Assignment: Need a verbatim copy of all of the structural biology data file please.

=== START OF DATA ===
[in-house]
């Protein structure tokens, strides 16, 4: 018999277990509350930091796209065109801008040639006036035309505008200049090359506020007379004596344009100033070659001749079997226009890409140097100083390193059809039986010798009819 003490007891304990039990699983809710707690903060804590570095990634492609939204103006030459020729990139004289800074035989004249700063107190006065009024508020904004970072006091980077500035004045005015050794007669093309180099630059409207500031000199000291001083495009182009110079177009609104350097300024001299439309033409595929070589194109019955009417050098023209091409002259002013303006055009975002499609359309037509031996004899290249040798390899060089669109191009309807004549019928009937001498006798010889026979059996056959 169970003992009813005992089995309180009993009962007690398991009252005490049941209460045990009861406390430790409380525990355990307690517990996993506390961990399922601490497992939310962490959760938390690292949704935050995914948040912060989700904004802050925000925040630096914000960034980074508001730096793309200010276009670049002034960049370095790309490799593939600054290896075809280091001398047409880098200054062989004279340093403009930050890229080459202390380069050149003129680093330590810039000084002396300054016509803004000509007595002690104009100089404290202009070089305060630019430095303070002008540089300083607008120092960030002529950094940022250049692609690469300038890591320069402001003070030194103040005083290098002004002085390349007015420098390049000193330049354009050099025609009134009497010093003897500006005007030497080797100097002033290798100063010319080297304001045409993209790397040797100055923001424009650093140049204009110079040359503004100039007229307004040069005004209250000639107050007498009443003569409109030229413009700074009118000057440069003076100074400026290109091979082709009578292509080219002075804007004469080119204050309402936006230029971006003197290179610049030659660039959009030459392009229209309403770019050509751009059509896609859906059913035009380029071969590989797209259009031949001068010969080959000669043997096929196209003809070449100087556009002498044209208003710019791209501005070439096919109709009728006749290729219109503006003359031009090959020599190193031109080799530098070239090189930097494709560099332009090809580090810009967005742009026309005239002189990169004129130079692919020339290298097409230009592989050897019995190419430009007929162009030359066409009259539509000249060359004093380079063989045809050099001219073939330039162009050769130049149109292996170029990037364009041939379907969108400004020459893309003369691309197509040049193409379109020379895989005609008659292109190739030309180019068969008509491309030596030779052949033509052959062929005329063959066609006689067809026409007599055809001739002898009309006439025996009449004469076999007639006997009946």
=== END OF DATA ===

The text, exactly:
[in-house]
């Protein structure tokens, strides 16, 4: 018999277990509350930091796209065109801008040639006036035309505008200049090359506020007379004596344009100033070659001749079997226009890409140097100083390193059809039986010798009819 003490007891304990039990699983809710707690903060804590570095990634492609939204103006030459020729990139004289800074035989004249700063107190006065009024508020904004970072006091980077500035004045005015050794007669093309180099630059409207500031000199000291001083495009182009110079177009609104350097300024001299439309033409595929070589194109019955009417050098023209091409002259002013303006055009975002499609359309037509031996004899290249040798390899060089669109191009309807004549019928009937001498006798010889026979059996056959 169970003992009813005992089995309180009993009962007690398991009252005490049941209460045990009861406390430790409380525990355990307690517990996993506390961990399922601490497992939310962490959760938390690292949704935050995914948040912060989700904004802050925000925040630096914000960034980074508001730096793309200010276009670049002034960049370095790309490799593939600054290896075809280091001398047409880098200054062989004279340093403009930050890229080459202390380069050149003129680093330590810039000084002396300054016509803004000509007595002690104009100089404290202009070089305060630019430095303070002008540089300083607008120092960030002529950094940022250049692609690469300038890591320069402001003070030194103040005083290098002004002085390349007015420098390049000193330049354009050099025609009134009497010093003897500006005007030497080797100097002033290798100063010319080297304001045409993209790397040797100055923001424009650093140049204009110079040359503004100039007229307004040069005004209250000639107050007498009443003569409109030229413009700074009118000057440069003076100074400026290109091979082709009578292509080219002075804007004469080119204050309402936006230029971006003197290179610049030659660039959009030459392009229209309403770019050509751009059509896609859906059913035009380029071969590989797209259009031949001068010969080959000669043997096929196209003809070449100087556009002498044209208003710019791209501005070439096919109709009728006749290729219109503006003359031009090959020599190193031109080799530098070239090189930097494709560099332009090809580090810009967005742009026309005239002189990169004129130079692919020339290298097409230009592989050897019995190419430009007929162009030359066409009259539509000249060359004093380079063989045809050099001219073939330039162009050769130049149109292996170029990037364009041939379907969108400004020459893309003369691309197509040049193409379109020379895989005609008659292109190739030309180019068969008509491309030596030779052949033509052959062929005329063959066609006689067809026409007599055809001739002898009309006439025996009449004469076999007639006997009946």